Retaining Millennials in the Enterprise
By Allison Howen, Associate Editor
The only thing more difficult than finding an employee with an outstanding work ethic and vast, impressive skillset is keeping them.
Employee retention is an often-ignored topic that is increasingly becoming a problem in modern enterprises. This is likely due to the growing number of millennials (adults born between 1981-1997) in the workplace, who have a reputation of moving from one opportunity to the next fairly quickly. In fact, a recent study from the Bureau of Labor Statistics reveals that adults born in the early 1980s average 7.2 jobs from age 18 through 28. Of all jobs held by these workers, 37 percent ended in less than six months.
Failure when it comes to employee retention not only creates a workload problem, as other employees are left to pick up an exiting colleague's workload, but it's also a cost issue as enterprises are once again forced to find and train new talent to fill the void. To make sure good hires stick around, many enterprises are focusing on their retention strategies.
While perks like paid time off and insurance benefits may not cut it anymore, there are other options that will gain a millennial employee's loyalty.
Encourage the Entrepreneurial Spirit
Millennials aren't jumping ship because they are fickle; many are simply looking for a new challenge or an opportunity to make an impact with their work.
Data from Bentley University shows that 66 percent of millennials' career goals include starting their own business. Enterprises can hone in on this entrepreneurial spirit by providing their workforce with in-house opportunities to lead. Microsoft, for instance, offers an outlet for employee projects called "Microsoft Garage," which gives small teams of employees an opportunity to embrace their inner innovator and work on projects outside of their typical duties. Many staff members have taken advantage of the program to explore ideas and create apps, which not only gives them a chance to work on something they are passionate about, but also gives Microsoft insight into what concepts are resonating with consumers of that same demographic.
Drive into the Garage
Check out seven cool apps from Microsoft Garage at wsm.co/7garage.
Microsoft isn't, of course, the only big-name tech company helping employees tap into their entrepreneurial spirit. Recent rumors suggest Google is offering a similar initiative called "Area 120."
According to a report from The Information, Area 120 is an incubator to help employees maintain an entrepreneurial vibe. To be a part of the program, Google teams must apply by submitting a business plan and then pitch Google for additional funding.
Good Ol' Fashion Incentives
Incentivizing employees can sometimes be the best motivator. Snow Software, for example, rewards its workforce with an all-inclusive trip to Engelberg, Switzerland if the company meets its target profit for the year. The four-day trip is called the "Gold Team" experience. Snow's entire staff of more than 400 employees is able to go on the trip, regardless of where they are located or how long they have been with the company. With a reported 90 percent growth last year, the incentive appears to be working. Every company doesn't have the means to offer an all-inclusive trip, of course, but there are other ways to incentivize employees. Quora, for instance, recently launched a new cash rewards program called Knowledge Prizes. The program allows a sponsor to signal they think a question is particularly important by offering a financial prize for the best new answer. The sponsor can also pick the cash-prize winner - all while remaining anonymous.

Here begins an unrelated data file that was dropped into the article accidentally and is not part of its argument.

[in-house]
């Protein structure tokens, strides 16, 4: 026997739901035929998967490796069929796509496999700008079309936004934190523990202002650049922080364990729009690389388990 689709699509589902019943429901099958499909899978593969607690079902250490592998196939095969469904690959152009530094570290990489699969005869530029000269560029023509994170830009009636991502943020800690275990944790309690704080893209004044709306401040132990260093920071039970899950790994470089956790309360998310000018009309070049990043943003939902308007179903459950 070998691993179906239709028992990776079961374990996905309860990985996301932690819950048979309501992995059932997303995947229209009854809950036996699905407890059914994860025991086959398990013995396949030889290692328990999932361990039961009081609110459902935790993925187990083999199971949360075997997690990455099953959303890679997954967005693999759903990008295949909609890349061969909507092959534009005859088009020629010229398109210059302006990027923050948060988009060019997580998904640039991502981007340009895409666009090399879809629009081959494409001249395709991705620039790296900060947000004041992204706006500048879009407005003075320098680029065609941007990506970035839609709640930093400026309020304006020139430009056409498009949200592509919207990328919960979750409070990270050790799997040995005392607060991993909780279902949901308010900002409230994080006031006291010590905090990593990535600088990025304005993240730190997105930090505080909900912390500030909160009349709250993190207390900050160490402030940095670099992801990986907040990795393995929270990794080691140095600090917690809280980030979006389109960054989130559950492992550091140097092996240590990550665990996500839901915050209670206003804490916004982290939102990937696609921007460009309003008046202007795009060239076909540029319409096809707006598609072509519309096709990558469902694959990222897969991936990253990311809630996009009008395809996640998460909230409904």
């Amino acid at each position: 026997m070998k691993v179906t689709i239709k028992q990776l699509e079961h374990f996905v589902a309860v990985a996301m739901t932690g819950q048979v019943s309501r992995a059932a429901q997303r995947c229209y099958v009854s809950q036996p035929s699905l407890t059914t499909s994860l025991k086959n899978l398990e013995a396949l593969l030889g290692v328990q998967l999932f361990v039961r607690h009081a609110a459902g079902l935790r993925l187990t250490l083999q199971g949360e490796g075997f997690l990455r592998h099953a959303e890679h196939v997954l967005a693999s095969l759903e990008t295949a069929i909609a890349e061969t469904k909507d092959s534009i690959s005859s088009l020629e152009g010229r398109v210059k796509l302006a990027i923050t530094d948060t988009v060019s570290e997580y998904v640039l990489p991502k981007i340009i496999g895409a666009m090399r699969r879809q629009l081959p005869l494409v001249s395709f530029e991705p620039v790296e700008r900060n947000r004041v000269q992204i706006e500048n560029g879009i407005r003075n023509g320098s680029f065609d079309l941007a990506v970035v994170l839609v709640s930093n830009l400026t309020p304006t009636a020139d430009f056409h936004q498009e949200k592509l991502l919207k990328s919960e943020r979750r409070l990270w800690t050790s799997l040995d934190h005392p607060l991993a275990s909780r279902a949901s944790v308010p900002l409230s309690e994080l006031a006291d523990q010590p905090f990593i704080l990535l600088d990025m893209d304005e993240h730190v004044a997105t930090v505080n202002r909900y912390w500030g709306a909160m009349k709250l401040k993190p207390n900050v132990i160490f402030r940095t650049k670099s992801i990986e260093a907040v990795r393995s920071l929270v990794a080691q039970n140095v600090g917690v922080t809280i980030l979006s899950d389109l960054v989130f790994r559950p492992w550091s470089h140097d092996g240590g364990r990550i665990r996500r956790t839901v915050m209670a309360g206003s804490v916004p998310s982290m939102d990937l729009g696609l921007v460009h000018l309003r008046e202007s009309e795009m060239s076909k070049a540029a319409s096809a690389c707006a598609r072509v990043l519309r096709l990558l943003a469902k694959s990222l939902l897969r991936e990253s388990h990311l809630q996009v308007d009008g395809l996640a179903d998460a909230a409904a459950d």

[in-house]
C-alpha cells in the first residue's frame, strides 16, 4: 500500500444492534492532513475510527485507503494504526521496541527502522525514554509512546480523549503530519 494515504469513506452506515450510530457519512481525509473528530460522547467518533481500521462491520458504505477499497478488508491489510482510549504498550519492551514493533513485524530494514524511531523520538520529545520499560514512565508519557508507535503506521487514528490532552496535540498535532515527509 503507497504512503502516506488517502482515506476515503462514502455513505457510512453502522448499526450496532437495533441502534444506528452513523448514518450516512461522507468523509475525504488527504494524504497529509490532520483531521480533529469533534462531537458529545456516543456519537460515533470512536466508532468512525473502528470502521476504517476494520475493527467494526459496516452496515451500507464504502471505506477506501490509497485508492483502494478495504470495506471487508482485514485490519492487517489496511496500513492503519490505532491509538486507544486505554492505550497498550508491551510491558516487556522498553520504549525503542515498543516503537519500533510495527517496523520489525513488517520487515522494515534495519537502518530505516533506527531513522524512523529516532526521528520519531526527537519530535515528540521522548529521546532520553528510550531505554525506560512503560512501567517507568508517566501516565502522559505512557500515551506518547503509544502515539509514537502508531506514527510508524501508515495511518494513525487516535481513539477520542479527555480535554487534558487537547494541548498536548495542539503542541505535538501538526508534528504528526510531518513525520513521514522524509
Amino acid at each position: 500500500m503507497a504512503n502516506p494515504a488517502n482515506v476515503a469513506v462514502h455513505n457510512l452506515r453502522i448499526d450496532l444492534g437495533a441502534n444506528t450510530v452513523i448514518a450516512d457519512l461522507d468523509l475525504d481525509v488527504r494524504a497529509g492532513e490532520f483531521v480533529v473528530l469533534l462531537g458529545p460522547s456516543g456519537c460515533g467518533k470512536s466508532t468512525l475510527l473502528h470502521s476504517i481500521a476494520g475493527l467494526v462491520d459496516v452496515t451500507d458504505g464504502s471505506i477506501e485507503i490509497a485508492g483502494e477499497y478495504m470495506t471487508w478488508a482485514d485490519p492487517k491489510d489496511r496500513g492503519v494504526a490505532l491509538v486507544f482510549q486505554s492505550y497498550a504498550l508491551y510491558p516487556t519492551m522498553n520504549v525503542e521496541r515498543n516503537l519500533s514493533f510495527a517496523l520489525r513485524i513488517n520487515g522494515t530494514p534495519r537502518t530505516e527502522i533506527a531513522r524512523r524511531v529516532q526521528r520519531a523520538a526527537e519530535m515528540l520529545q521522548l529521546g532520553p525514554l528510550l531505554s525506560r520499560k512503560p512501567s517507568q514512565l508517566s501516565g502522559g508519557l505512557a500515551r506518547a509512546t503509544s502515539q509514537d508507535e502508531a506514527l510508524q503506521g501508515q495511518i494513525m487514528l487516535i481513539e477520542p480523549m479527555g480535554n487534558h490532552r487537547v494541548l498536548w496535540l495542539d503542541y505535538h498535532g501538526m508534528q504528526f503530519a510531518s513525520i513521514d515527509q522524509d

Since Quora can be a great marketing tool (learn how to use the Q&A service to build a backlink strategy for SEO at wsm.co/quoraqa), brands could theoretically leverage Knowledge Prizes to sponsor brand-related questions and reward the employees who have the best answers. This strategy not only motivates employees, but also helps enterprises create a makeshift native advertisement for their brand on the Q&A site.
For those who might not know, "squad goals" is an inspirational term - often used by millennials - for what they'd like their group of friends to be or accomplish (Urban Dictionary).
In the enterprise, it is important for employees' squad goals to be heard so that a team atmosphere can be cultivated. Take FreightCenter as an example. The company has implemented employee-led committees with volunteers who meet bi-weekly to discuss how to make the workplace more enjoyable.
The Culture and Community Committee, for instance, acts as the voice of the company to get new policies, events and benefits approved. The Health and Wellness Committee on the other hand, discusses ways to promote a healthier lifestyle at work.
MetroStar Systems is another company that focuses on cultivating a team atmosphere. The company hosts a variety of activities, from hack-a-thons to pizza parties to pancake breakfasts (see image).
The goal of these activities is to bring employees together and enable team building outside the typical office structure.
It is important that enterprises provide the best possible working atmosphere for their employees. Doing so promotes engagement, a better work culture and loyalty. Plus, by meeting millennials' expectations, companies will be better prepared for the next generation of professionals.